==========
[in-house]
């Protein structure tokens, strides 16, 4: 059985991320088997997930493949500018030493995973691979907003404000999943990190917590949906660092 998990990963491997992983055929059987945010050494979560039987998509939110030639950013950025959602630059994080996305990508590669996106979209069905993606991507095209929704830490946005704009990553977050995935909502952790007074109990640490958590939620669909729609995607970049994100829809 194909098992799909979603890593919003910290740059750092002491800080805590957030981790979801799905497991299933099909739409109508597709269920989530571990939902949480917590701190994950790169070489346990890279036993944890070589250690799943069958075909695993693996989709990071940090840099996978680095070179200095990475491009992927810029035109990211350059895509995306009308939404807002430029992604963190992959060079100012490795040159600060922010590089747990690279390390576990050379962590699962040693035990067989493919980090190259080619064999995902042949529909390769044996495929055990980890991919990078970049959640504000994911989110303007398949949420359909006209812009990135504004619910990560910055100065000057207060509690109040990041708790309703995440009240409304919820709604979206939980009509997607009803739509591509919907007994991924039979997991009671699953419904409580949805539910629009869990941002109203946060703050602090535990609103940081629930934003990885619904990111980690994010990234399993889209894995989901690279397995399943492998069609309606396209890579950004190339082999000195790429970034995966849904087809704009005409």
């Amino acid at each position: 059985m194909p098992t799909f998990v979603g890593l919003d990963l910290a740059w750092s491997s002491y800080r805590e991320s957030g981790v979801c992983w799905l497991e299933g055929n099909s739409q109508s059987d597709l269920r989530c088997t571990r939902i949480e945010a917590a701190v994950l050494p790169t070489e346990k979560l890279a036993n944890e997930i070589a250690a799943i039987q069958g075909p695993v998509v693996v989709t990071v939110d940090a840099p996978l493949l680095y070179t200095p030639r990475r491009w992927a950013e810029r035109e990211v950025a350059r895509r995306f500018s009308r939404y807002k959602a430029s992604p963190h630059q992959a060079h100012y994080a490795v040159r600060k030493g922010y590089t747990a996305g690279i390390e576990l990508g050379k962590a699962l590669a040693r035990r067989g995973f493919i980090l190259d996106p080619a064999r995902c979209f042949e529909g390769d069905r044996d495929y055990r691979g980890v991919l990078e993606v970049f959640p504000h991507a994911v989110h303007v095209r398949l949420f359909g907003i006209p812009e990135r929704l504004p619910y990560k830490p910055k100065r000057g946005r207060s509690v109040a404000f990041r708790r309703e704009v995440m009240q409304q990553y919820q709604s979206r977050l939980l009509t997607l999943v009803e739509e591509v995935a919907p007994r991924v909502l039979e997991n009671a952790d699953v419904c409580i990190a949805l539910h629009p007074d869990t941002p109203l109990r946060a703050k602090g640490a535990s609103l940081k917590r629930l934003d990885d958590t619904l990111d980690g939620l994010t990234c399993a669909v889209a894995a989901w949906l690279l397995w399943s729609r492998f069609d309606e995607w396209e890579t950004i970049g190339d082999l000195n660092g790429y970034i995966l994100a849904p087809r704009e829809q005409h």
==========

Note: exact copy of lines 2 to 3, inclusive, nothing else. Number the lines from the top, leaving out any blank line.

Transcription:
């Protein structure tokens, strides 16, 4: 059985991320088997997930493949500018030493995973691979907003404000999943990190917590949906660092 998990990963491997992983055929059987945010050494979560039987998509939110030639950013950025959602630059994080996305990508590669996106979209069905993606991507095209929704830490946005704009990553977050995935909502952790007074109990640490958590939620669909729609995607970049994100829809 194909098992799909979603890593919003910290740059750092002491800080805590957030981790979801799905497991299933099909739409109508597709269920989530571990939902949480917590701190994950790169070489346990890279036993944890070589250690799943069958075909695993693996989709990071940090840099996978680095070179200095990475491009992927810029035109990211350059895509995306009308939404807002430029992604963190992959060079100012490795040159600060922010590089747990690279390390576990050379962590699962040693035990067989493919980090190259080619064999995902042949529909390769044996495929055990980890991919990078970049959640504000994911989110303007398949949420359909006209812009990135504004619910990560910055100065000057207060509690109040990041708790309703995440009240409304919820709604979206939980009509997607009803739509591509919907007994991924039979997991009671699953419904409580949805539910629009869990941002109203946060703050602090535990609103940081629930934003990885619904990111980690994010990234399993889209894995989901690279397995399943492998069609309606396209890579950004190339082999000195790429970034995966849904087809704009005409």
């Amino acid at each position: 059985m194909p098992t799909f998990v979603g890593l919003d990963l910290a740059w750092s491997s002491y800080r805590e991320s957030g981790v979801c992983w799905l497991e299933g055929n099909s739409q109508s059987d597709l269920r989530c088997t571990r939902i949480e945010a917590a701190v994950l050494p790169t070489e346990k979560l890279a036993n944890e997930i070589a250690a799943i039987q069958g075909p695993v998509v693996v989709t990071v939110d940090a840099p996978l493949l680095y070179t200095p030639r990475r491009w992927a950013e810029r035109e990211v950025a350059r895509r995306f500018s009308r939404y807002k959602a430029s992604p963190h630059q992959a060079h100012y994080a490795v040159r600060k030493g922010y590089t747990a996305g690279i390390e576990l990508g050379k962590a699962l590669a040693r035990r067989g995973f493919i980090l190259d996106p080619a064999r995902c979209f042949e529909g390769d069905r044996d495929y055990r691979g980890v991919l990078e993606v970049f959640p504000h991507a994911v989110h303007v095209r398949l949420f359909g907003i006209p812009e990135r929704l504004p619910y990560k830490p910055k100065r000057g946005r207060s509690v109040a404000f990041r708790r309703e704009v995440m009240q409304q990553y919820q709604s979206r977050l939980l009509t997607l999943v009803e739509e591509v995935a919907p007994r991924v909502l039979e997991n009671a952790d699953v419904c409580i990190a949805l539910h629009p007074d869990t941002p109203l109990r946060a703050k602090g640490a535990s609103l940081k917590r629930l934003d990885d958590t619904l990111d980690g939620l994010t990234c399993a669909v889209a894995a989901w949906l690279l397995w399943s729609r492998f069609d309606e995607w396209e890579t950004i970049g190339d082999l000195n660092g790429y970034i995966l994100a849904p087809r704009e829809q005409h």